SSE trumpets investment plans in face of windfall tax threat
SSE has insisted it will invest “significantly more” in expanding Britain’s energy infrastructure in the next few years than it earns in profit as electricity generators look to stave off the threat of a potential windfall tax.
The Scottish energy group argued it could invest more than £24bn in Britain by the end of 2030 to help the country reach its clean energy ambitions as it posted a 44 per cent increase in full-year pre-tax profit to £3.5bn. Its £24bn-plus investment goal is up from a previous ambition of £12.5bn by 2026.
Shares in SSE fell heavily this week after the Financial Times revealed that UK chancellor Rishi Sunak had ordered officials to draw up plans for a windfall tax on electricity generation companies such as SSE, EDF Energy, ScottishPower and Centrica, as well as North Sea oil and gas producers, to help subsidise energy bills for the worst-off households this winter.
Government officials believe electricity generators have made £10bn in “excess” profits from high wholesale power prices in the last year, although that figure has been contested by analysts.
SSE chief executive Alistair Phillips-Davies did not address a windfall tax directly in remarks published alongside full-year results on Wednesday, but he insisted the group was investing “far more” than it was making in profit to deliver “clean, homegrown energy” that would “bolster security, cut emissions and make energy more affordable over the long term”.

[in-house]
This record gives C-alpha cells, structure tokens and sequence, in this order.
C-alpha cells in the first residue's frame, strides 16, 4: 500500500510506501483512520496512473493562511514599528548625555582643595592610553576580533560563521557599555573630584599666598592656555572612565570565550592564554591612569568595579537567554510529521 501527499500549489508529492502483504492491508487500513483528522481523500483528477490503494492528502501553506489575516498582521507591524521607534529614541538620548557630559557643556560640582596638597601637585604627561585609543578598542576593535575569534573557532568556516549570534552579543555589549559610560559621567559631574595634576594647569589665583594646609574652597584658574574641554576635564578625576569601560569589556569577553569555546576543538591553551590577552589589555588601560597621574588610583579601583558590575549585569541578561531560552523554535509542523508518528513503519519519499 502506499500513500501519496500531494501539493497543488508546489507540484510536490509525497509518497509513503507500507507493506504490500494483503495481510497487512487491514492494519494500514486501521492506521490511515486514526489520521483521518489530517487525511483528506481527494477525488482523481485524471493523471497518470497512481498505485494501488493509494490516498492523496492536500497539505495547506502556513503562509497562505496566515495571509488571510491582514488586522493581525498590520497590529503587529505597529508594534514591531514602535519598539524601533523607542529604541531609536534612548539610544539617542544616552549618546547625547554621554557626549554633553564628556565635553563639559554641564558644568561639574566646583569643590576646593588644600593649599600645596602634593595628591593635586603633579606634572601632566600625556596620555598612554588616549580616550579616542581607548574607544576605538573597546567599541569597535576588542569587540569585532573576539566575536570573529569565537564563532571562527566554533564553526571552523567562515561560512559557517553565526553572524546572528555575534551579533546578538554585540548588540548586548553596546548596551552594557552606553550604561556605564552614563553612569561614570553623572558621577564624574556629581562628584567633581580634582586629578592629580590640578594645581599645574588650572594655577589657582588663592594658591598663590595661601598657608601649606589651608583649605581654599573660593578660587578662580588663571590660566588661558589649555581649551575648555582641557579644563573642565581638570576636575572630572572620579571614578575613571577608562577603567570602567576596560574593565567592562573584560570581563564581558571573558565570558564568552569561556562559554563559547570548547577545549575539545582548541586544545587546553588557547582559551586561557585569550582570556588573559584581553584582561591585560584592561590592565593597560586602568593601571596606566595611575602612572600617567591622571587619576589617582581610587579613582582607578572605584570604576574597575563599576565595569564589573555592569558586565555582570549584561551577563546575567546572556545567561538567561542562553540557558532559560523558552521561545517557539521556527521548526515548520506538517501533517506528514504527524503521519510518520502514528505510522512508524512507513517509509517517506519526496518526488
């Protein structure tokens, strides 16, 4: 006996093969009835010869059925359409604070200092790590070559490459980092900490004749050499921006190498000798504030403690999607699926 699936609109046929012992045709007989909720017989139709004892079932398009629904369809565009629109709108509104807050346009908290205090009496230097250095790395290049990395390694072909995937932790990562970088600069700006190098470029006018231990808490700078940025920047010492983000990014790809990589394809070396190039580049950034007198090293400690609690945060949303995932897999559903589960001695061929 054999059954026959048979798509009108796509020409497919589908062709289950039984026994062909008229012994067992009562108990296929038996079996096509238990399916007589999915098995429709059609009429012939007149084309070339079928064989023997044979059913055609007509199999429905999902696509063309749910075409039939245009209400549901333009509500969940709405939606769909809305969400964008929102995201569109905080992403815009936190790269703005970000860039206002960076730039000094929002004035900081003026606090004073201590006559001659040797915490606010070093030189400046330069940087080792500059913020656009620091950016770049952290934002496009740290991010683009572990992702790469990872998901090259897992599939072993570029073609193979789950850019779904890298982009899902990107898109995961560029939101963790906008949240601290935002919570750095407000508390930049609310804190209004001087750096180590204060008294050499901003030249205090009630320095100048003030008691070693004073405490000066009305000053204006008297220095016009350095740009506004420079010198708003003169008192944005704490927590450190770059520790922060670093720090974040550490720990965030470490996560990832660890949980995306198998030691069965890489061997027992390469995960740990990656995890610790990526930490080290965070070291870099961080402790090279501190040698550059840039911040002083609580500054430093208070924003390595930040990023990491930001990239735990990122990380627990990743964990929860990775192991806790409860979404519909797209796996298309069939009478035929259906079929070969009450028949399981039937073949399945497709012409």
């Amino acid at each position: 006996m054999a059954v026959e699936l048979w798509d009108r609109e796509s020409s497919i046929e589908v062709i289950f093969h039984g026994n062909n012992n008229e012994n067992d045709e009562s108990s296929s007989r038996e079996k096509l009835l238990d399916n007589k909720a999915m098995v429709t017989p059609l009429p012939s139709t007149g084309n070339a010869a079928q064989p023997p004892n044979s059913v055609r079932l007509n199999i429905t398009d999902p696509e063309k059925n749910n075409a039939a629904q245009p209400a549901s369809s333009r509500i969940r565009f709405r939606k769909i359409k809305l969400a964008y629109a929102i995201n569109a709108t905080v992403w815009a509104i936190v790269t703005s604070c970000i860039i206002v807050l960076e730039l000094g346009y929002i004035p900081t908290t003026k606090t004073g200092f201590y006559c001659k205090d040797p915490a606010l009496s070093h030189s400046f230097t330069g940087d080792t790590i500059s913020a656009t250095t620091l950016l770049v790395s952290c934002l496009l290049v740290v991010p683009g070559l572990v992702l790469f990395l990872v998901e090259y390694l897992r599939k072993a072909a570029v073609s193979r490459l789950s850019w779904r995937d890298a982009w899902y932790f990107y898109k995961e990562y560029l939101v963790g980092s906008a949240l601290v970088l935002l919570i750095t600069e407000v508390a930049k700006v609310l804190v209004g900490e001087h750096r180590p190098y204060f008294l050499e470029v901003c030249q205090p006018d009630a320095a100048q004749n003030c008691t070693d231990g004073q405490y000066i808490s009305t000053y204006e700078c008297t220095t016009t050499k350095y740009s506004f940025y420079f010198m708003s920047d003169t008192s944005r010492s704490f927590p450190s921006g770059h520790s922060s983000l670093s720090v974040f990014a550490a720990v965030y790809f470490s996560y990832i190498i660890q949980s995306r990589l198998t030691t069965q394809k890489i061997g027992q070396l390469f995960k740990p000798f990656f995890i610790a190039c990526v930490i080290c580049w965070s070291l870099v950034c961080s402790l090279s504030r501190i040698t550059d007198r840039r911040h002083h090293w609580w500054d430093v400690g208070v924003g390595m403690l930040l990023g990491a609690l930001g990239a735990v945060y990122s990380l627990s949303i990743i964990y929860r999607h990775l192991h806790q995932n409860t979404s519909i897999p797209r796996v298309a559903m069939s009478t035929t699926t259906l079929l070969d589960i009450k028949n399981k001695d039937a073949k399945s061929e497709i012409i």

SSE said it expected to deliver adjusted earnings per share in its new financial year “of at least 120p”, up from 95.4p in 2022.
Bernstein analyst Deepa Venkateswaran said the 2023 guidance was about 9 per cent higher than the market’s expectations.
The improvement in profits was driven by the benefit from high wholesale prices to SSE’s hydro plants and gas-fired power stations, which help to meet demand when renewable assets such as wind and solar are not generating. The company previously upgraded its profit guidance in March because of soaring wholesale power prices.